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Independence Party Endorses Gibson for Senate
By Amy Radil
June 26, 2000
Part of's Campaign 2000 coverage
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Jim Gibson joins a sizeable group of challengers to Republican incumbent Senator Rod Grams. Gibson won his party's endorsement with ease, but he faces a daunting race. The Edina-based software developer faces at least two competitors in his party primary, and party officials are hinting others may still enter the race.

Jim Gibson's Speech
Listen to Independence Party endorsed U.S. Senate candidate Jim Gibson's speech delivered at the party's convention.
ABOUT 200 DELEGATES attended the Independence Party's first major gathering since the group broke away from the national Reform Party headed by Ross Perot. The delegates' brand of cantankerous, enthusiastic citizenship was on full display at the state convention, and they warmly welcomed the person who led them out of the national party, Governor Jesse Ventura. For his part, Ventura appeared relaxed and upbeat as he delivered a wide-ranging speech rallying party members for the fall campaign. He reassured members they did the right thing in focusing on state rather than national politics, and said the eyes of the country will be on them this fall.

"They are looking at Minnesota to see what a third-party movement is about," he said. "We had some drastic decisions to make this year, some very critical decisions to make this year, but I think we made the right ones, the right ones being, let's look out for our own backyard."

While state legislative candidates appeared at the convention, the party's main attention was on endorsing a candidate for U.S. Senate. But Ventura backed off of his early support for Jim Gibson, saying that in light of other candidates emerging, he will wait until after the primary to get behind whomever wins.

"My plan is very simple right now. I want the party to run its course to the primary, as many people who want to be part and want to run, I'm not going to interfere," the governor said.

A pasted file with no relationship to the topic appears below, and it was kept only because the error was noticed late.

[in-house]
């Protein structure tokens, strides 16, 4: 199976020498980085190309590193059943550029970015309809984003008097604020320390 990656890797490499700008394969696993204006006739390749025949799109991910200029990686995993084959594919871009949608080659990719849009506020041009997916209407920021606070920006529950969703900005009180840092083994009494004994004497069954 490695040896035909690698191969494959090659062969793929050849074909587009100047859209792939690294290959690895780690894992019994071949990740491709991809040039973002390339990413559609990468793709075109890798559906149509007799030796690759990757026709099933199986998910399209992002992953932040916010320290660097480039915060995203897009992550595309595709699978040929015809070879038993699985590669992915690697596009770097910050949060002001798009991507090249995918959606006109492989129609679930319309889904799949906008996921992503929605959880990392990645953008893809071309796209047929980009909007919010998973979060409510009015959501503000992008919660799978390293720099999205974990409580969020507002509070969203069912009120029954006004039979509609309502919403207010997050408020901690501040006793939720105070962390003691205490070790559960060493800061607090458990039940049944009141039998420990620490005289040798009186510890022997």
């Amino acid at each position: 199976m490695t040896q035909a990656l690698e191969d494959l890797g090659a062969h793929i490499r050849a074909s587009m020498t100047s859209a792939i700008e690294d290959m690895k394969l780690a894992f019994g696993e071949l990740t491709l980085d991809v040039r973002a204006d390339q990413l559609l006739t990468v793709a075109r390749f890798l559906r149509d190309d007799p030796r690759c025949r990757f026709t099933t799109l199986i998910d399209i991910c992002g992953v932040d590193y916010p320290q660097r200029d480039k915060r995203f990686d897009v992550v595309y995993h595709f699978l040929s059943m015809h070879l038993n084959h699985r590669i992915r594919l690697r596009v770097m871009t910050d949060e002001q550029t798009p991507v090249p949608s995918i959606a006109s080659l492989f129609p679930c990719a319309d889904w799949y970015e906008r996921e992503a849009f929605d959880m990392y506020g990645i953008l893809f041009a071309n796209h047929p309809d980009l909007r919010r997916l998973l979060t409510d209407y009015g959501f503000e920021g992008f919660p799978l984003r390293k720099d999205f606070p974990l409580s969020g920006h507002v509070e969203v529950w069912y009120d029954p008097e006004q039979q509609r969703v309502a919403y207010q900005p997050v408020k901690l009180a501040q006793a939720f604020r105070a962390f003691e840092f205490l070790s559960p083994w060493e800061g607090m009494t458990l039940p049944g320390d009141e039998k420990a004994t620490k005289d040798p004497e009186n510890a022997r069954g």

Ventura said he's happy the Independence Party will hold a September primary, saying the number of candidates seeking to get involved is a sign of the party's growth and inclusivity. In addition to Gibson, environmental activist Leslie Davis sought the party's endorsement. He appeared to touch a chord with the audience as he described his crusades against polluters and government officials. In his speech Davis also tried to mend fences with Ventura, whom he has targeted with lawsuits and recall petitions in the past.

"I know I'm coming into a party where I've had some disputes and disagreements with some of the leadership or the heads of the party, but those wounds have been healed," Davis said. "Sometimes if you break a bone or you break a relationship and you fix it up, it heals stronger than it was before."

"You know it isn't just about money sometimes, it's about the issues and it's about whether the candidate can connect with the voters. I just trust the process."

- Jim Gibson, Independence Party endorsed U.S. Senate Candidate
And finally, former party vice chair Buford Johnson said he'll run in the primary, although he did not seek the party's endorsement. Jim Gibson, who worked closely with party members during his campaign over the past year, won the endorsement on the first ballot with 141 votes. Davis received 35 votes and Johnson 18. Gibson said he'll campaign on solving long-term issues, such as paying off the national debt and privatizing social security. So far he's raised $20,000 and invested $100,000 of his own.

Gibson said he's running on a much smaller budget than Grams or several DFL candidates, but said he thinks the big-budget campaigns could result in a public backlash.

"You know it isn't just about money sometimes, it's about the issues and it's about whether the candidate can connect with the voters," said Gibson. "I just trust the process. I know we're not going to have the money of the other candidates but on the other hand I don't believe people... you know, people can see how campaigns are being fought."

Heading into the primary campaign, Gibson said he will continue travelling the state and speaking to voters. Johnson and Davis also plan to beef up their campaign organizations. But Independence Party chair Rick McCluhan said the field of contestants in this year's Senate race may still be incomplete.

"Here comes Davis and Johnson and there may actually be some more people that would come in by the time filings would close," according to McCluhan. "So I think that primary's very open, it's very fluid, I think what Jim Gibson has is the support of the party, he's our endorsed candidate and that's where our support goes. As you know the disadvantage to that I guess is the fact that we don't have a very wealthy party."

And the biggest disadvantage to Gibson may be that the party's biggest name is sitting on the sidelines until after the primary. Much of the Independence Party's future will be riding on the candidate who emerges from the September primary; that candidate must receive at least five percent of the vote in November, or the party will lose its major-party status and with it the public campaign funding that brought it this far.